Tuesday, August 8, 2017

Librarians' Line-Up: Favorite Recent Non-Fiction Read

For this round of the librarians' line-up, we're talking non-fiction. We mostly talk about fiction books on here, but I promise, we do read non-fiction too. Check out our favorite recent non-fiction reads below!

Pirate Hunters by Robert Kurson. Two famous treasure hunters search for pirate Joseph Bannister's sunken ship. With only one other pirate ship ever positively identified, finding and diving a shipwreck takes courage, perseverance, intelligence, and a love of history. With two years and a million dollars on the line, this highly engaging, adventurous, and character driven story will make you root for the pirates and the men looking for what remains of them. Pirate Hunters is a wonderful, historical detective true story which I highly recommend to any reader.  
~Mary P.

The third volume of William Manchester’s biography of Winston Churchill, The Last Lion, Winston Spencer Churchill: Defender of the Realm, 1940-1965 is long, so long in fact that Manchester himself didn’t live to complete it. That task fell to Paul Reid, but the transition is seamless. It is a compelling read, especially Manchester’s narration of the years 1940 and 1941, when Britain stood alone, breasting the storm of Nazi aggression. Churchill was a peculiar fellow, but also arguably the greatest statesman in living memory. If you’re thinking about seeing the films Churchill or Dunkirk, read this first.

~John F.

The best nonfiction I’ve read recently is the award-winning March trilogy by Congressman John Lewis. I get goosebumps when I think about these books, that’s how good they are! In this set of graphic novels, Lewis gives an accessible, personal account of his experiences during the civil rights movement. Eye-opening and inspiring, to say the least.
~Ariel J.

When Jackie Saved Grand Central: The True Story of Jacqueline Kennedy’s Fight for an American Icon by Natasha Wing, illustrated by Alexandra Bioger
My pick for best non-fiction of the year is When Jackie Saved Grand Central. First Lady Jackie Kennedy was born and raised in New York. She loved everything about her city, including Grand Central Station. But one day the owners of Grand Central Station wanted to tear it down to build a skyscraper. Jackie knew that she had to stop them and save the iconic landmark, and she took her fight all the way to the Supreme Court. 

I personally was not familiar with this story, and it’s always wonderful to learn something new. I would say the best part of the book is the artwork. I’m a sucker for watercolor and gouache illustrations, and the blue, red, and gold themes are both reminiscent of Grand Central Station and tie in with the patriotic themes of the story. 
~Marilyn W.

Earlier this summer I visited some of the historic sites in the Hudson River Valley. One location in particular I found fascinating was Val-Kill, the home of first lady Eleanor Roosevelt. I wanted to learn more about her, so I picked up Eleanor Roosevelt, Volume 1: The Early Years, 1884-1933​ by Blanche Wisen Cook. Full disclosure, I haven't yet finished this 600-plus page biography, but this first book covers Eleanor's privileged upbringing through the beginning of FDR's first term as president. In particular interest to me was her rocky marriage to FDR, which ended up leading her to an independent life of political activism.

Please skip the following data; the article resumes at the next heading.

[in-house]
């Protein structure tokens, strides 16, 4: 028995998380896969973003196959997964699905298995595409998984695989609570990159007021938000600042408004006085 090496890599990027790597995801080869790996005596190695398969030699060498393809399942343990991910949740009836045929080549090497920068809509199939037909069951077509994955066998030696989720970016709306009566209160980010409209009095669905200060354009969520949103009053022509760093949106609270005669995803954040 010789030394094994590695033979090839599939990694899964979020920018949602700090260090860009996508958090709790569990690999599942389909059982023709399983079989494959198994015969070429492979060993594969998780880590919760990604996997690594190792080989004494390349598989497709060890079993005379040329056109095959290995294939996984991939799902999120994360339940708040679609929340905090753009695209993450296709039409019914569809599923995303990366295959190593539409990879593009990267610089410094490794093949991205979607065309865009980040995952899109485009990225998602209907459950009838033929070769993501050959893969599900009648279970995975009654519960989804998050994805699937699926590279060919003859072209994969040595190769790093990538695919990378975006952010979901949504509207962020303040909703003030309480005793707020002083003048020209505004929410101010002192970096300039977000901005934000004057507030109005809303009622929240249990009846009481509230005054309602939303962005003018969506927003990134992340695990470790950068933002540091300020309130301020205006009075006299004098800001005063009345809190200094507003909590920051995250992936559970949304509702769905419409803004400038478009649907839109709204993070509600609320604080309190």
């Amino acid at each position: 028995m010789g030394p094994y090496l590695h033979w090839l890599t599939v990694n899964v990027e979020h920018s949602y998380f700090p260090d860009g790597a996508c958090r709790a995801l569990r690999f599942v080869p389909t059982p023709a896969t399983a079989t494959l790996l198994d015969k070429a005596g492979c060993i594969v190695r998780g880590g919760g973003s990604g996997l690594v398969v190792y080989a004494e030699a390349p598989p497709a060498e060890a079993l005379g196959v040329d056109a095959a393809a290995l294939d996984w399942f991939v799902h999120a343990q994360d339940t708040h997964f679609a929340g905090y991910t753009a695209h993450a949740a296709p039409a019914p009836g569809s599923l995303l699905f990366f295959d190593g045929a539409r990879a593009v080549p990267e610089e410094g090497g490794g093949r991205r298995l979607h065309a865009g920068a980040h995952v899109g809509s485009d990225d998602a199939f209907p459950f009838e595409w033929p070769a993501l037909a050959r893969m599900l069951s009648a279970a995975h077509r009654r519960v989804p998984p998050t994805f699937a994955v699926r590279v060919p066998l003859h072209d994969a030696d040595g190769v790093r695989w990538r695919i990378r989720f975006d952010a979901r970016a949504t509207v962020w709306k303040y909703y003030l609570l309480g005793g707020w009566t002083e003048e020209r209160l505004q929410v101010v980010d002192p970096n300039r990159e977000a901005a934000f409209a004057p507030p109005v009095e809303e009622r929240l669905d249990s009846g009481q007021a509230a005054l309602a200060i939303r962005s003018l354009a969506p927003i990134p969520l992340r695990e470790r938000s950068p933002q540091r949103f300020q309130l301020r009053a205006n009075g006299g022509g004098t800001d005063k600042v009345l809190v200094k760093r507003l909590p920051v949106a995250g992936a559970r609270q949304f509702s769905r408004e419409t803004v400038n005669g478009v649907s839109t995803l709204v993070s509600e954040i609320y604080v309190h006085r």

~Meredith T.

The New York Times calls Edward McLelland's How to Speak Midwestern "a dictionary wrapped in some serious dialectology inside a gift book trailing a serious whiff of Relevance." That's a pretty apt description. The first half of the book contains several short essays that are organized regionally--McLelland divides the Midwest into The Inland North (upstate New York, lower Michigan, and southeastern Wisconsin), Midland (western Pennsylvania, Ohio, most of Illinois, Iowa, Missouri, and Oklahoma),  and North Central (central and northern Wisconsin, the U.P., Minnesota, and the Dakotas)--while the second half is glossary of Midwestern terms. It makes for a relatable, rollicking experience. This was on full display during McLelland's recent visit to MPL as part of our author series, which kept the audience laughing and eagerly sharing their own lingual anecdotes all night.
~Travis F.

I've been trying to read more non-fiction the last few years, and I've read some stand-outs in the last year. My most recent favorite is Theft By Finding by the ever-entertaining David Sedaris. It is a collection of his diary entries from 1977 to 2002. Spanning from his twenties to mid-forties, as a reader I was able to watch Sedaris grow into the affluent writer he's become. His popular works have focused primarily on his upbringing, and this collection felt like much of the same. It was interesting to see the beginnings of the writer in his diary entries, before that even became his pursued path. The way he sees the world is intelligent as well as humorous, and I already can't wait for the next installment of these diary entries. 
~Cailey W.

My favorite recent non-fiction is Body Love by Kelly LeVeque. This is not a diet book! The author says so right up front and after quickly flipping through it, I believe her. Like many others, I have dealt with the constant struggle to eat healthy. It can all seem expensive, time-consuming, and just overwhelming in general. This book breaks down the science behind how our bodies process the food we eat in a way that is easy to understand. There is advice on how to eat in a balanced way that maximizes energy and minimizes cravings, all without obsessing over food. And if you like smoothies, there are several pages of recipes that look amazing!
~Ragan S.

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